> run the thread, if not it exits the thread safely without doing any kind of
> disconnect sent to the broker, or any other kind of network activity. It
> could be a similar kind of check as to this at the end of
> mosquitto_loop_forever :

Adding some sort of flag is probably a better approach than using
pthread_cancel anyway. I'm not entirely sure what the difference
between the "connected" state and "thread_running" state would be.
Overall, I think there's mileage here it just needs a bit more
thinking about.
That’s a good point, I also don’t see much difference at this point between connected and thread_running. I guess the distinction would be if there is a purpose to the thread running if it is disconnected? I can’t think of any reason, because if the client is disconnected from a broker, then it can’t really do anything, and so there wouldn’t be anything for the thread to do anyhow.
> So you would rather I have a “pthreads.h” and “pthreads.c” file and not
> define a new type, but rather on windows just provide implementations for
> pthreads?

Yes that is correct.
I will have to revert my changes to the main files in this case, but that’s easy to do. Also, if you take a look at my dev branch again, I have turned all of the functions into defines, which means there needn’t be any additional .c files to compile and link against, it is all done in the preprocessor stage which is cleaner in this case. If we want to just provide definitions of pthread_start, etc. then we have even less code in this file and it becomes simpler yet. You can see said header file with the defines here :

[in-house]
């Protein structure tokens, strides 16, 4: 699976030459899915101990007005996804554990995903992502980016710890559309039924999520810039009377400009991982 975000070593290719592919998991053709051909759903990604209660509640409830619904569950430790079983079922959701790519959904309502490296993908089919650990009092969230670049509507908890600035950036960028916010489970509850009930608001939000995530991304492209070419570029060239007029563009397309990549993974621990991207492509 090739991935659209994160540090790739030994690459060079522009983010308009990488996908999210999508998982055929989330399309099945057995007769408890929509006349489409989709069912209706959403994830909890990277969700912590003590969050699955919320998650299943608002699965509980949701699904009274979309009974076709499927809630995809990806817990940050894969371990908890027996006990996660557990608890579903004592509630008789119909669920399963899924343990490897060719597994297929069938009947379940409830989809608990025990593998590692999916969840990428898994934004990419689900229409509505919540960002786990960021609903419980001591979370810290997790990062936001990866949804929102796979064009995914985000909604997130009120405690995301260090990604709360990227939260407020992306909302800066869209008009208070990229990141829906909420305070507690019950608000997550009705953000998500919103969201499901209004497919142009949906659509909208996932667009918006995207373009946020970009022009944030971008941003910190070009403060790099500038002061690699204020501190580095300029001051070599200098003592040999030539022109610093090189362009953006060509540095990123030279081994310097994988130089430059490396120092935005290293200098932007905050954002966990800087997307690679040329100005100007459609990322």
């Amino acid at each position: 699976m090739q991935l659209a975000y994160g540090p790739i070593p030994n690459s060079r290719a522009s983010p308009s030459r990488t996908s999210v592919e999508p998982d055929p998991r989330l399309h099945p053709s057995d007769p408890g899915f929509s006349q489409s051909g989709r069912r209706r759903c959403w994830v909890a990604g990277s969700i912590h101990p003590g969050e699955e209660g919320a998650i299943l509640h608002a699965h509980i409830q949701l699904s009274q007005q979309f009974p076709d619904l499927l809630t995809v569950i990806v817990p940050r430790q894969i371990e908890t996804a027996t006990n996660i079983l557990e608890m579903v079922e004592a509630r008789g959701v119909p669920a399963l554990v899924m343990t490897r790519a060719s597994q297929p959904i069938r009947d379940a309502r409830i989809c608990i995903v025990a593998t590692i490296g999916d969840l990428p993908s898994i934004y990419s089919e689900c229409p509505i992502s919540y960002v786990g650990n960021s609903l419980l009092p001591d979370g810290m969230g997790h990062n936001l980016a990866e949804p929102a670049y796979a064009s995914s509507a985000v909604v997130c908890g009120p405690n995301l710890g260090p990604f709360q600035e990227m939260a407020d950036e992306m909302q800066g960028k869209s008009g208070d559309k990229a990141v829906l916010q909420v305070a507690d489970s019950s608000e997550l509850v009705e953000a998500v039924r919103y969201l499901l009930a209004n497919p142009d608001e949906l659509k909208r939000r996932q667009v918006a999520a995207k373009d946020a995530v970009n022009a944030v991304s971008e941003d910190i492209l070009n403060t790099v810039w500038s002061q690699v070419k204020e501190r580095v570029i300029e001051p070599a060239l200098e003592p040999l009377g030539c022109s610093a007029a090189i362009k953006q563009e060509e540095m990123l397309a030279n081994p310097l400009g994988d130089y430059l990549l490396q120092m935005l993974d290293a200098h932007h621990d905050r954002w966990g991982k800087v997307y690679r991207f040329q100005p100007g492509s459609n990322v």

> That’s fine, but personally I view it as more maintainable to be
> able to change all threading implementations by just changing the
> implementations of a few functions in one file than a couple hundred lines
> across a bunch of files iif for some reason down the line there ever becomes
> a need for some other threading implementation. This also ties the library
> to the threading model that pthreads uses, so again if further down the line
> when someone else is maintaining the project and wants to use a different
> threading model they have to recode lots of parts, rather than just one
> file.

My view is that pthreads is a well understood interface, so why not
use it. I've had plenty of situations where I've expended effort
coding for lots of possible future scenarios and they mostly just
don't come true. If pthreads falls out of favour then the code can be
rewritten at that point.
I agree it’s unlikely that the pthreads interface will ever change or go away, but I still think there’s value in abstracting out which threading implementation is used. Regardless, this is a minor point of disagreement and I can certainly refactor my code to just provide definitions for the equivalent pthread functions on Windows.

> This to me is the same reason why one would have _mosquitto_malloc and
> such functions.

This is a slightly different scenario - the memory functions do more
than normal malloc.
I see that now, after looking at it more closely.

> If there are changes necessary for the broker side, I don’t see much
> difficulty in configuring it to use mosquitto_thread_t and such, so perhaps
> if that’s a concern I can contribute changes to that as well.

The broker doesn't use threading yet so any changes should break the
build. Using pthreaddummy.h help there.
Okay. I haven’t delved into the client and broker code very much, I have been mostly focusing on the library API code, so I wasn’t sure.

> Yes, I am indeed working on this for work, we are working on integrating
> MQTT support into our main software product Mathematica.

Ace, that's very interesting.
Indeed, we have some cool stuff that we want to use MQTT (and hence mosquitto) for.